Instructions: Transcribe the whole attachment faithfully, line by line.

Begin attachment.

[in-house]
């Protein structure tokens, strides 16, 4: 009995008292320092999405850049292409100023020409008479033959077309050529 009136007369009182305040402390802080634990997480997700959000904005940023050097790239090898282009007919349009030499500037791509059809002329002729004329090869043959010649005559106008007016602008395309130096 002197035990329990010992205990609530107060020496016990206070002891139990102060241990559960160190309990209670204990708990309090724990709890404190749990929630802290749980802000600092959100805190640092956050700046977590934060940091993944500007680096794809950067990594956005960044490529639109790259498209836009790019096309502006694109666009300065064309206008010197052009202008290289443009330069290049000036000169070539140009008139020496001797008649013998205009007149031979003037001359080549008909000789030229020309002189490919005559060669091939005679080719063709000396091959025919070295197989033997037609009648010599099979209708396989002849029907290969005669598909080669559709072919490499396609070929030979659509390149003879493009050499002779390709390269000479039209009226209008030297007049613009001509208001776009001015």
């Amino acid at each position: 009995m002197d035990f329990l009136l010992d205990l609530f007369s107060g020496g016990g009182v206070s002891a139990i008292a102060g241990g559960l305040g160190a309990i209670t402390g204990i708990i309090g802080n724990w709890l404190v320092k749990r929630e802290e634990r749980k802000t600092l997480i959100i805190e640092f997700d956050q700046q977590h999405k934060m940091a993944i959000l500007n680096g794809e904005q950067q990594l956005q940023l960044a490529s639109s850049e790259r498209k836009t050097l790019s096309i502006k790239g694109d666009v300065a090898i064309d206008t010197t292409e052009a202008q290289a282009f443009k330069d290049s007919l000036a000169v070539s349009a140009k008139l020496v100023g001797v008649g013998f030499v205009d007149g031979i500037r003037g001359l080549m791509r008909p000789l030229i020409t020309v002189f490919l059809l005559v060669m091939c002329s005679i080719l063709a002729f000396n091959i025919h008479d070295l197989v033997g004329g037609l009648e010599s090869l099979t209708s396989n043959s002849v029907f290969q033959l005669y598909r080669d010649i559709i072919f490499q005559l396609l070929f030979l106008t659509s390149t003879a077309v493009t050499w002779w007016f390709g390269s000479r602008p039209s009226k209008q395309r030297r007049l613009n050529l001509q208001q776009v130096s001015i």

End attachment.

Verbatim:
[in-house]
């Protein structure tokens, strides 16, 4: 009995008292320092999405850049292409100023020409008479033959077309050529 009136007369009182305040402390802080634990997480997700959000904005940023050097790239090898282009007919349009030499500037791509059809002329002729004329090869043959010649005559106008007016602008395309130096 002197035990329990010992205990609530107060020496016990206070002891139990102060241990559960160190309990209670204990708990309090724990709890404190749990929630802290749980802000600092959100805190640092956050700046977590934060940091993944500007680096794809950067990594956005960044490529639109790259498209836009790019096309502006694109666009300065064309206008010197052009202008290289443009330069290049000036000169070539140009008139020496001797008649013998205009007149031979003037001359080549008909000789030229020309002189490919005559060669091939005679080719063709000396091959025919070295197989033997037609009648010599099979209708396989002849029907290969005669598909080669559709072919490499396609070929030979659509390149003879493009050499002779390709390269000479039209009226209008030297007049613009001509208001776009001015």
């Amino acid at each position: 009995m002197d035990f329990l009136l010992d205990l609530f007369s107060g020496g016990g009182v206070s002891a139990i008292a102060g241990g559960l305040g160190a309990i209670t402390g204990i708990i309090g802080n724990w709890l404190v320092k749990r929630e802290e634990r749980k802000t600092l997480i959100i805190e640092f997700d956050q700046q977590h999405k934060m940091a993944i959000l500007n680096g794809e904005q950067q990594l956005q940023l960044a490529s639109s850049e790259r498209k836009t050097l790019s096309i502006k790239g694109d666009v300065a090898i064309d206008t010197t292409e052009a202008q290289a282009f443009k330069d290049s007919l000036a000169v070539s349009a140009k008139l020496v100023g001797v008649g013998f030499v205009d007149g031979i500037r003037g001359l080549m791509r008909p000789l030229i020409t020309v002189f490919l059809l005559v060669m091939c002329s005679i080719l063709a002729f000396n091959i025919h008479d070295l197989v033997g004329g037609l009648e010599s090869l099979t209708s396989n043959s002849v029907f290969q033959l005669y598909r080669d010649i559709i072919f490499q005559l396609l070929f030979l106008t659509s390149t003879a077309v493009t050499w002779w007016f390709g390269s000479r602008p039209s009226k209008q395309r030297r007049l613009n050529l001509q208001q776009v130096s001015i």